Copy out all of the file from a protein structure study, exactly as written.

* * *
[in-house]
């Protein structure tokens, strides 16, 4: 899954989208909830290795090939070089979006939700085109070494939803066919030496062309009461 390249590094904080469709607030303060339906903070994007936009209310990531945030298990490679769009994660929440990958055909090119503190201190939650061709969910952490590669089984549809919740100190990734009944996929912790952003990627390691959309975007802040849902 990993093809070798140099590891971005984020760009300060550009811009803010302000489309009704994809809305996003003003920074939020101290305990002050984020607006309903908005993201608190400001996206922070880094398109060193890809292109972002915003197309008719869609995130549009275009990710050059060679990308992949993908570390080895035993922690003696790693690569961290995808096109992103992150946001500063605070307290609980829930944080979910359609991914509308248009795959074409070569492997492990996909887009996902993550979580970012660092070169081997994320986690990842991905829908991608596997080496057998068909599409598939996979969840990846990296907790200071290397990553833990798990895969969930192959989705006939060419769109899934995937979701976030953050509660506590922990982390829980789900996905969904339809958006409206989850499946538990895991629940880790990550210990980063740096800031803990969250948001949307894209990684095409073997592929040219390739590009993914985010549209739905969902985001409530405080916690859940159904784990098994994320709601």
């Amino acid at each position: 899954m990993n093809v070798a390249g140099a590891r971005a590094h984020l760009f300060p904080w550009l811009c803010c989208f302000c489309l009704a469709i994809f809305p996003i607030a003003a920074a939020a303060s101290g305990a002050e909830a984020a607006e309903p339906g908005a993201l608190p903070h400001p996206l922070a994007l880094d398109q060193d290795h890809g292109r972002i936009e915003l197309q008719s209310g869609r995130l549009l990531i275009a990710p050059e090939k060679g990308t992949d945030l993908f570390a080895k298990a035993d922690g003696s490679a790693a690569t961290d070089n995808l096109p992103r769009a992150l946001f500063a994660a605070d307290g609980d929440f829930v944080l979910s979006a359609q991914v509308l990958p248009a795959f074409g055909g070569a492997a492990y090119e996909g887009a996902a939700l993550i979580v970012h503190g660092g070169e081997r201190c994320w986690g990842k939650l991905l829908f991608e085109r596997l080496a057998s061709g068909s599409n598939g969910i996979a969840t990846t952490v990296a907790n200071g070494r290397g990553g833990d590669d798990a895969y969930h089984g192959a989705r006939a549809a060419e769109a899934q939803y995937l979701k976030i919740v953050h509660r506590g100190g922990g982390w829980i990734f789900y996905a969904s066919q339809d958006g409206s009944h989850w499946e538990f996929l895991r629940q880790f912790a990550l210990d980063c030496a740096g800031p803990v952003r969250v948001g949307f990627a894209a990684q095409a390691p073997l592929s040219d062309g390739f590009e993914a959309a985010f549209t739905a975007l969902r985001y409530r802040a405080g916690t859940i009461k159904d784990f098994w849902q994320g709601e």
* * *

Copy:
[in-house]
């Protein structure tokens, strides 16, 4: 899954989208909830290795090939070089979006939700085109070494939803066919030496062309009461 390249590094904080469709607030303060339906903070994007936009209310990531945030298990490679769009994660929440990958055909090119503190201190939650061709969910952490590669089984549809919740100190990734009944996929912790952003990627390691959309975007802040849902 990993093809070798140099590891971005984020760009300060550009811009803010302000489309009704994809809305996003003003920074939020101290305990002050984020607006309903908005993201608190400001996206922070880094398109060193890809292109972002915003197309008719869609995130549009275009990710050059060679990308992949993908570390080895035993922690003696790693690569961290995808096109992103992150946001500063605070307290609980829930944080979910359609991914509308248009795959074409070569492997492990996909887009996902993550979580970012660092070169081997994320986690990842991905829908991608596997080496057998068909599409598939996979969840990846990296907790200071290397990553833990798990895969969930192959989705006939060419769109899934995937979701976030953050509660506590922990982390829980789900996905969904339809958006409206989850499946538990895991629940880790990550210990980063740096800031803990969250948001949307894209990684095409073997592929040219390739590009993914985010549209739905969902985001409530405080916690859940159904784990098994994320709601």
């Amino acid at each position: 899954m990993n093809v070798a390249g140099a590891r971005a590094h984020l760009f300060p904080w550009l811009c803010c989208f302000c489309l009704a469709i994809f809305p996003i607030a003003a920074a939020a303060s101290g305990a002050e909830a984020a607006e309903p339906g908005a993201l608190p903070h400001p996206l922070a994007l880094d398109q060193d290795h890809g292109r972002i936009e915003l197309q008719s209310g869609r995130l549009l990531i275009a990710p050059e090939k060679g990308t992949d945030l993908f570390a080895k298990a035993d922690g003696s490679a790693a690569t961290d070089n995808l096109p992103r769009a992150l946001f500063a994660a605070d307290g609980d929440f829930v944080l979910s979006a359609q991914v509308l990958p248009a795959f074409g055909g070569a492997a492990y090119e996909g887009a996902a939700l993550i979580v970012h503190g660092g070169e081997r201190c994320w986690g990842k939650l991905l829908f991608e085109r596997l080496a057998s061709g068909s599409n598939g969910i996979a969840t990846t952490v990296a907790n200071g070494r290397g990553g833990d590669d798990a895969y969930h089984g192959a989705r006939a549809a060419e769109a899934q939803y995937l979701k976030i919740v953050h509660r506590g100190g922990g982390w829980i990734f789900y996905a969904s066919q339809d958006g409206s009944h989850w499946e538990f996929l895991r629940q880790f912790a990550l210990d980063c030496a740096g800031p803990v952003r969250v948001g949307f990627a894209a990684q095409a390691p073997l592929s040219d062309g390739f590009e993914a959309a985010f549209t739905a975007l969902r985001y409530r802040a405080g916690t859940i009461k159904d784990f098994w849902q994320g709601e």